|Publication number||US7966066 B2|
|Application number||US 11/126,490|
|Publication date||Jun 21, 2011|
|Filing date||May 11, 2005|
|Priority date||May 11, 2005|
|Also published as||EP1904167A1, EP1904167B1, US20060259086, US20110251655, WO2006122219A1|
|Publication number||11126490, 126490, US 7966066 B2, US 7966066B2, US-B2-7966066, US7966066 B2, US7966066B2|
|Inventors||Yinghong Yu, Jiang Ding, Jeffrey E. Stahmann|
|Original Assignee||Cardiac Pacemakers, Inc.|
|Export Citation||BiBTeX, EndNote, RefMan|
|Patent Citations (15), Non-Patent Citations (2), Classifications (12), Legal Events (2)|
|External Links: USPTO, USPTO Assignment, Espacenet|
The present invention is directed to cardiac resynchronization therapy systems. More specifically, the present invention is directed to systems and methods to optimize atrioventricular delay during cardiac resynchronization therapy.
The heart is a muscular organ comprising multiple chambers that operate in concert to circulate blood throughout the body's circulatory system. As shown in
Within the lungs, waste products such as carbon dioxide are removed from the blood and expelled from the body and oxygen is transferred to the blood. Oxygen-rich blood returning to the heart 100 from the lungs via the pulmonary veins (not shown) collects in the left atrium 110. The circuit between the right-side portion 102, the lungs, and the left atrium 110 is generally referred to as the pulmonary circulation. After the left atrium 110 fills, the oxygen-rich blood passes into the left ventricle 112 where it can be pumped throughout the entire body. In so doing, the heart 100 is able to supply oxygen to the body and facilitate the removal of waste products from the body.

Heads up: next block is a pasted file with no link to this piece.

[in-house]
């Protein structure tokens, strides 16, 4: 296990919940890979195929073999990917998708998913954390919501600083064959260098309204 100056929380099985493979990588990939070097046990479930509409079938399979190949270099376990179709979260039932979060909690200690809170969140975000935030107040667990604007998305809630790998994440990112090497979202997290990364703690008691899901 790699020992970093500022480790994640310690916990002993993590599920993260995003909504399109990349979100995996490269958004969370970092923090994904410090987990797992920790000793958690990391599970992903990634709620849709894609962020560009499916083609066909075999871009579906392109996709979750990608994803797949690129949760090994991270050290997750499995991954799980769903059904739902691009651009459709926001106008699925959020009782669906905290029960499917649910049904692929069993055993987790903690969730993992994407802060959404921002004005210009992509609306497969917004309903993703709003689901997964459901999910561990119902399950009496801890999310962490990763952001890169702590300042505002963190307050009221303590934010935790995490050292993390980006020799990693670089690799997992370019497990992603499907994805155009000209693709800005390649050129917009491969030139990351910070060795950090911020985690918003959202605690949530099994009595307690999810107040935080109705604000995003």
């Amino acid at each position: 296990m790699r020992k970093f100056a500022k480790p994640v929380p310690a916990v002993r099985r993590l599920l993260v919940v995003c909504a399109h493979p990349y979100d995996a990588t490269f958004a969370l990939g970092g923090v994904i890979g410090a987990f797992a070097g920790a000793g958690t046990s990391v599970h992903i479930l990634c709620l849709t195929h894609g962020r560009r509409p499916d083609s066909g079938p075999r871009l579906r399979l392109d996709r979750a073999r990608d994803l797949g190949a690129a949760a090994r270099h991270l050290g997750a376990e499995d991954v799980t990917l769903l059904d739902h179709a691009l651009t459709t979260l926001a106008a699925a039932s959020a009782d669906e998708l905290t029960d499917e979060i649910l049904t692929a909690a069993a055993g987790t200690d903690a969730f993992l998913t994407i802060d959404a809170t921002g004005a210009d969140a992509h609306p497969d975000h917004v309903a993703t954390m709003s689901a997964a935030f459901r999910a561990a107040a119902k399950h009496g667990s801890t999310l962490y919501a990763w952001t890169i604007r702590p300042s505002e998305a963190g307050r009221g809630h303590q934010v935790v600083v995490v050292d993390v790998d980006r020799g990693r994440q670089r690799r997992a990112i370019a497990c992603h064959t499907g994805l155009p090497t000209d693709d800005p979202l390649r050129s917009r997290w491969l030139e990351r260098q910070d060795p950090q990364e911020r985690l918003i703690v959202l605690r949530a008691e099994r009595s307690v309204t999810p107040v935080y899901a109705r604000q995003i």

To circulate blood throughout the body's circulatory system as described above, a beating heart performs a cardiac cycle that includes a systolic phase and a diastolic phase. During the systolic phase, or systole, the ventricular muscle cells of the right and left ventricles 108 and 112 contract to pump blood through the pulmonary circulation and throughout the body, respectively. Conversely, during the diastolic phase, or diastole, the ventricular muscle cells of the right and left ventricles 108 and 112 relax, during which the right and left atriums 106 and 110 contract to force blood into the right and left ventricles 108 and 112, respectively. Typically, the cardiac cycle occurs at a frequency between 60 and 100 cycles per minute and can vary depending on physical exertion and/or emotional stimuli, such as pain or anger.
The contractions of the muscular walls of each chamber of the heart 100 are controlled by a complex conduction system that propagates electrical signals to the heart muscle tissue to effectuate the atrial and ventricular contractions necessary to circulate the blood. As shown in
At the atrioventricular node 122, the electrical signal is momentarily delayed before propagating through the right and left ventricles 108 and 112. Within the right and left ventricles 108 and 112, the conduction system includes right and left bundle branches 126 and 128 that extend from the atrioventricular node 122 via the Bundle of His 124. The electrical impulse spreads through the muscle tissues of the right and left ventricles 108 and 112 via the right and left bundle branches 126 and 128, respectively. As a result, the right and left ventricles 108, 112 contract to pump blood throughout the body as discussed above.